Morning Journal/Katie Schwendeman
Ed FitzGerald, who plans to run against Gov. John Kasich in 2014, spoke with former East Liverpool mayor Dolores Satow Sunday in Lisbon. Satow told FitzGerald she is concerned about the county's drug problem, which has resulted in 11 accidental deaths so far this year.
LISBON - Investing in local government is the key to growth and a healthy economy, according to Democratic candidate for governor Ed FitzGerald who made a stop in Lisbon Sunday.
Morning Journal/Katie Schwendeman
Ed FitzGerald, who plans to run against Gov. John Kasich in 2014, spoke with former East Liverpool mayor Dolores Satow Sunday in Lisbon. Satow told FitzGerald she is concerned about the county’s drug problem, which has resulted in 11 accidental deaths so far this year.
Speaking to a crowd gathered at the Democratic headquarters on East Lincoln Way, FitzGerald offered insight into what he believes the state needs, and is concerned about what will happen should incumbent Republican John Kasich be re-elected.
The two are the only main contenders in the 2014 November election so far.
FitzGerald is currently the first county executive of Cuyahoga County, a position he was elected to in 2009. He is a former FBI agent assigned to the Organized Crime Task Force in Chicago and served as mayor of Lakewood in Cuyahoga County from 2007-11.
The county is the largest in the state, but that doesn't mean FitzGerald is for big government.
He believes more emphasis should be put on government at the local level and isn't pleased with the local government funding cuts included in the two-year budget.
With a state budget surplus that tops $300 million, he doesn't believe the funding cuts are necessary and said the money should be returned to the communities.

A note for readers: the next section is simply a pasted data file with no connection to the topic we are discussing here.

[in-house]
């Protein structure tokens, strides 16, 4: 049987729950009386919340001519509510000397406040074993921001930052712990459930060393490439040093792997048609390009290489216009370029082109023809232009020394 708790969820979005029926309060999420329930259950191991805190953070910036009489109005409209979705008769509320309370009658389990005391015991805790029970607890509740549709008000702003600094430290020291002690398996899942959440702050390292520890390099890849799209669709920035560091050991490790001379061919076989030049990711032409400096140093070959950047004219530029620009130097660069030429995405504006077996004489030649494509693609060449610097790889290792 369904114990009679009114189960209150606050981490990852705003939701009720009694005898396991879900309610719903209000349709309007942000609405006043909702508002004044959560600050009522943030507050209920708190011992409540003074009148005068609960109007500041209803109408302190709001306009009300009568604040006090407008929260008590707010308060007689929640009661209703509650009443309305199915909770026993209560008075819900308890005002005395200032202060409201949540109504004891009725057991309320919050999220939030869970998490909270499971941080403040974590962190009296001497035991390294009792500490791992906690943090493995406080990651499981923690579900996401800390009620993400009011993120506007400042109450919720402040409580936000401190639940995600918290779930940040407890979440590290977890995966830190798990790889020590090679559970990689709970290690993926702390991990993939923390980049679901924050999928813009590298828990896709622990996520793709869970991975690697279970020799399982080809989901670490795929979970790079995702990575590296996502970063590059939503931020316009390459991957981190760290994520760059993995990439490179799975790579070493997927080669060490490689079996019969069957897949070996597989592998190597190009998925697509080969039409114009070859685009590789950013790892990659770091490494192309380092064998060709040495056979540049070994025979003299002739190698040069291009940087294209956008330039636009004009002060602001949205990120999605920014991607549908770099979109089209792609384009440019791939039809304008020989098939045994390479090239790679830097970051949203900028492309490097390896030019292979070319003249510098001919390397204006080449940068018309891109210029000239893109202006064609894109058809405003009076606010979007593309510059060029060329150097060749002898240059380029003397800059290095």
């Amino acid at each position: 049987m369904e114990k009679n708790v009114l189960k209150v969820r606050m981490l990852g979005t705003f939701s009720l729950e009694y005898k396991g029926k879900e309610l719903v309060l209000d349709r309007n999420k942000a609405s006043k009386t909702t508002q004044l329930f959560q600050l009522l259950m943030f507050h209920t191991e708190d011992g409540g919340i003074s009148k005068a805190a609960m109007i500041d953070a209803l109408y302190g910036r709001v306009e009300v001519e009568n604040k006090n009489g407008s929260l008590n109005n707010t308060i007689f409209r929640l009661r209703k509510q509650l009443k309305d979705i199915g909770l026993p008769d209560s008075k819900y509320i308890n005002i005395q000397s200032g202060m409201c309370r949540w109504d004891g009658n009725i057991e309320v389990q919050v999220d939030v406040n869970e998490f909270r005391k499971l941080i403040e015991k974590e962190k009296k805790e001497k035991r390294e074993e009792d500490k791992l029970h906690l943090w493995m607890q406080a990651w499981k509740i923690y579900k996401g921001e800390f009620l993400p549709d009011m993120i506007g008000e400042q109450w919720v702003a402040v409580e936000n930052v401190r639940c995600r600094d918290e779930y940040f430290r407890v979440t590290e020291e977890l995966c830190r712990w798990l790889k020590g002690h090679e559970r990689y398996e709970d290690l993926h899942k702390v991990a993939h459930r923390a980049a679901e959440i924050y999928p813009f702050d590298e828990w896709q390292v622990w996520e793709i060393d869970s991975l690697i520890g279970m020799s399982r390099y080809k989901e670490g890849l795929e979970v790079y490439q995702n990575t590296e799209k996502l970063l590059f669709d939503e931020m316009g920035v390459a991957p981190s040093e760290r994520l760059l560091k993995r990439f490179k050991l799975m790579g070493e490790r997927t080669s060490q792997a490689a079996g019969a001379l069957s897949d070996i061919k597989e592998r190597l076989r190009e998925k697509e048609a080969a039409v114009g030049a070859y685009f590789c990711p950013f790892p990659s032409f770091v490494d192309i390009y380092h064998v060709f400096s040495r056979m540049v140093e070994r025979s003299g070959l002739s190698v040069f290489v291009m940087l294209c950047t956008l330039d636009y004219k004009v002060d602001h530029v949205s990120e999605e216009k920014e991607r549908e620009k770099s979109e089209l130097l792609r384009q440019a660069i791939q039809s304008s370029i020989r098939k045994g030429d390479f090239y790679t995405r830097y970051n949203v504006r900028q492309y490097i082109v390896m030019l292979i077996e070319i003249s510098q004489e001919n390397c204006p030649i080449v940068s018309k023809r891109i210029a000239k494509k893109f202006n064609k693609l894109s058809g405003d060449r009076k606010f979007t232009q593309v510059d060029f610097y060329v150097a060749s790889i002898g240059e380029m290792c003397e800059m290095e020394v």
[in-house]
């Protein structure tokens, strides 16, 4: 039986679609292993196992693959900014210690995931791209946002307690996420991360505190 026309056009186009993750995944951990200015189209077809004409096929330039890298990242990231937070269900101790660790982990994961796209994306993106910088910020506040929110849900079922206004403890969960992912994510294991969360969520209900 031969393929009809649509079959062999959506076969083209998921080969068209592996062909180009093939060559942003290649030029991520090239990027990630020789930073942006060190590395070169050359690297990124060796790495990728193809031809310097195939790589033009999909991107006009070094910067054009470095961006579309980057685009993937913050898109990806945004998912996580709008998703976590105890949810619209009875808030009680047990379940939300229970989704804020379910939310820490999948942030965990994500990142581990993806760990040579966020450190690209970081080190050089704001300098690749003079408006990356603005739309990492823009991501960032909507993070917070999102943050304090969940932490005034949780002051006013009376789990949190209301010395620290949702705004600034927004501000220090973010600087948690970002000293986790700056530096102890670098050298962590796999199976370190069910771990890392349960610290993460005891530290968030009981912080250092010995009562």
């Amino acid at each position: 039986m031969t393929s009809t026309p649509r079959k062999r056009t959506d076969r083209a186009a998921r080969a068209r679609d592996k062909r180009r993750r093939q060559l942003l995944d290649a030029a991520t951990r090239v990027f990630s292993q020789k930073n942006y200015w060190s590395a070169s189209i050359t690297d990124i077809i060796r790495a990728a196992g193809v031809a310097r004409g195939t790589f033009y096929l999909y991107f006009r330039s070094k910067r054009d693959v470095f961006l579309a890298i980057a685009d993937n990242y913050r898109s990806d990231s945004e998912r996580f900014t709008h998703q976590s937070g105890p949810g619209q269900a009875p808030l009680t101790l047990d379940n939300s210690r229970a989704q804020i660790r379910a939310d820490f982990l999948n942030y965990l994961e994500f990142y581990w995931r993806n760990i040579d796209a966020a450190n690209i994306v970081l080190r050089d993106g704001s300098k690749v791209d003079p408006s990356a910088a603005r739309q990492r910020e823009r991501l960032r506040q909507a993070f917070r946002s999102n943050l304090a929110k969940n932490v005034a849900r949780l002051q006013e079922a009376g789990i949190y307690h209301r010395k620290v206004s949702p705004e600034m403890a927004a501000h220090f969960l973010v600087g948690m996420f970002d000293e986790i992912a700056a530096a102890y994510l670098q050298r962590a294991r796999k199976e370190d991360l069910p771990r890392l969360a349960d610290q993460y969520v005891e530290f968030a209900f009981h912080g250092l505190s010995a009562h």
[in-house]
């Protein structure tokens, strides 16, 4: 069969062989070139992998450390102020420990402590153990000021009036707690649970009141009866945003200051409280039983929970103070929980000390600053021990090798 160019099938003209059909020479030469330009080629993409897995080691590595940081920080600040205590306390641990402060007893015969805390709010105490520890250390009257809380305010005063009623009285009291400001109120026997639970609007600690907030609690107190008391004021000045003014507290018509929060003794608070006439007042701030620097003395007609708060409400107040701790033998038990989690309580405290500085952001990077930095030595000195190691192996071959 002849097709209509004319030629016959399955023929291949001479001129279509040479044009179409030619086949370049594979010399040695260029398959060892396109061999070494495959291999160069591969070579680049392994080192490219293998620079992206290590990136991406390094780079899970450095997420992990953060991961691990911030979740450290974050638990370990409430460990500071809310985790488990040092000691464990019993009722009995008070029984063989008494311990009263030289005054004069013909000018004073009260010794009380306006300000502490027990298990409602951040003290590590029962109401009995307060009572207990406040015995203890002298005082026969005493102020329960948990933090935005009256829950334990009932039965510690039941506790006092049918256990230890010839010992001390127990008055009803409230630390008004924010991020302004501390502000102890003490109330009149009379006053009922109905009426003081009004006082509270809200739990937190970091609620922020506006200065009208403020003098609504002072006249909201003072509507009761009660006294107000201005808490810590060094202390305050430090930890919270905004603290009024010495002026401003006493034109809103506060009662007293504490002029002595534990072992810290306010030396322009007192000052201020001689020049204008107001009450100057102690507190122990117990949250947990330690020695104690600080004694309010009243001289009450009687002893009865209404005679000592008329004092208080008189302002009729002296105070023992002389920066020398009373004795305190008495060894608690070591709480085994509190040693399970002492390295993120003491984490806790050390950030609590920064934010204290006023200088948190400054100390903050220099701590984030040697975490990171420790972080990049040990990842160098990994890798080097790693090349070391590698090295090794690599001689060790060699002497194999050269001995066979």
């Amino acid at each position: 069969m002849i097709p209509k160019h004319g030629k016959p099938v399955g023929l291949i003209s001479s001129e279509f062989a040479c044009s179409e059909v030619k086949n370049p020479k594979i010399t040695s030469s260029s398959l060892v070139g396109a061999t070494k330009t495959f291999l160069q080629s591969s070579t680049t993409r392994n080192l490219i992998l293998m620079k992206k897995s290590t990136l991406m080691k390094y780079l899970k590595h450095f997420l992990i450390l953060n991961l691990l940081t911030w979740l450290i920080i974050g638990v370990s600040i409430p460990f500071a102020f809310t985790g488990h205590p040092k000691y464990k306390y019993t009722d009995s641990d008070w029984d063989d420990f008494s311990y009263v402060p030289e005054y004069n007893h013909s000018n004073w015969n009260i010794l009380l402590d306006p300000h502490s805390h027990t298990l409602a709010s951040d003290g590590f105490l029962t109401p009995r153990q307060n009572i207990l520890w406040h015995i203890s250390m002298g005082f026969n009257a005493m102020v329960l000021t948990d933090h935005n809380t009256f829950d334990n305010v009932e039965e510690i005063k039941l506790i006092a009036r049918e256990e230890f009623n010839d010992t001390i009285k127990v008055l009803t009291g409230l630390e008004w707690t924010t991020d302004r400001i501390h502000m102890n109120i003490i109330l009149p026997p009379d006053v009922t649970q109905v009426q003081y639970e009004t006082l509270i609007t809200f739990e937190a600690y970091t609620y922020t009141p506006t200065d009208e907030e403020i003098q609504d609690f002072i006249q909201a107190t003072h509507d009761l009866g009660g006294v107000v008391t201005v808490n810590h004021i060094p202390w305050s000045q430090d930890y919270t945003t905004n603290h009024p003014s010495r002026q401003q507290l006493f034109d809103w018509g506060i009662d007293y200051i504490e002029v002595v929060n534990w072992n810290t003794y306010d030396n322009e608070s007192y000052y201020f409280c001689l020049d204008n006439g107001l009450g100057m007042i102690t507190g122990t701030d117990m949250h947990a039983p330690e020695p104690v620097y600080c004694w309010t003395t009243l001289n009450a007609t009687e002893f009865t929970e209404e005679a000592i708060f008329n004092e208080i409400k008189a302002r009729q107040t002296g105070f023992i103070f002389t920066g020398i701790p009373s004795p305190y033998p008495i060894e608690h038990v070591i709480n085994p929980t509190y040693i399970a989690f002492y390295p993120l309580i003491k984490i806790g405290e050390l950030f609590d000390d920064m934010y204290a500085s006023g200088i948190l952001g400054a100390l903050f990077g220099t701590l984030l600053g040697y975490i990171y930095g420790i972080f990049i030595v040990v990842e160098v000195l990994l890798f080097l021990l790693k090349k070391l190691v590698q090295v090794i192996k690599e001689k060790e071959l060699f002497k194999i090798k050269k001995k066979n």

"The bottom line is the state took money from local communities," he said.
That money should be given to communities for them to spend how they choose, he added. For example, it could be put toward more police officers on the streets to crack down on crime.
"Most interventions when it comes to crime is at the local level," he said.
Members of the crowd shared their concerns with him about the state and county's drug problem, and one man said it is to blame for the lack of local workers in the oil and gas industry.
FitzGerald agreed he is disappointed not as many Ohioans are working in the industry. He said he would combat the drug problem through more enforcement and education - things that could be funded through the return of local government funding.
As for how the industry workers affect the economy, he said sometimes their pay is accounted for in Ohio, and sometimes in their home state.
He said Kasich should have tried to regulate the industry to make sure the taxes aren't just benefiting the state, but the communities in which the drilling is occurring who should receive a share.
Specifically, he said he decided to run for the top state position because he didn't like the way local communities have been treated over the years.
He went on to say that had voters known before that Kasich was going to support Senate Bill 5, they wouldn't have backed him.
"Firefighters, teachers have been laid off. We balanced our budget and did not do it by robbing communities," he said of Cuyahoga County.
The bill limited collective bargaining rights for public employee unions.
Like Democrats in the state legislature, FitzGerald said the new $62 billion budget benefits the wealthy and accused Kasich of not being for the middle class.
The state budget signed by Kasich Sunday night included a tax reform package that cuts 10 percent personal income over three years, reduces small business taxes by 50 percent, and increases the state sales tax by 0.25 percent.
FitzGerald told the crowd the income tax cuts will only benefit the minority whose income is $300,000 and higher.
"It's not really a tax cut, it's a tax shift," he said of the sales tax increase and 12.5 percent property tax rollback also included in the new budget.
He and state Rep. Nick Barborak (D-5) said they were disappointed Medicaid expansion was not included in the budget.
The expansion is targeted to provide health care coverage to thousands of Ohioans and veterans and create jobs in the health care field.
Barborak noted a discharge petition is already circulating around the House in a final effort by Democrats to move House Bill 176 to the floor for a vote.
FitzGerald's stop in Lisbon marked the 57th county he has visited in the last 90 days.
"We can win in this area and we certainly can do better than we did in 2010," he said.
He plans to make more visits to Lisbon.
County Democratic Party Chairman Dennis Johnson said he was pleased FitzGerald included Lisbon in his campaign tour.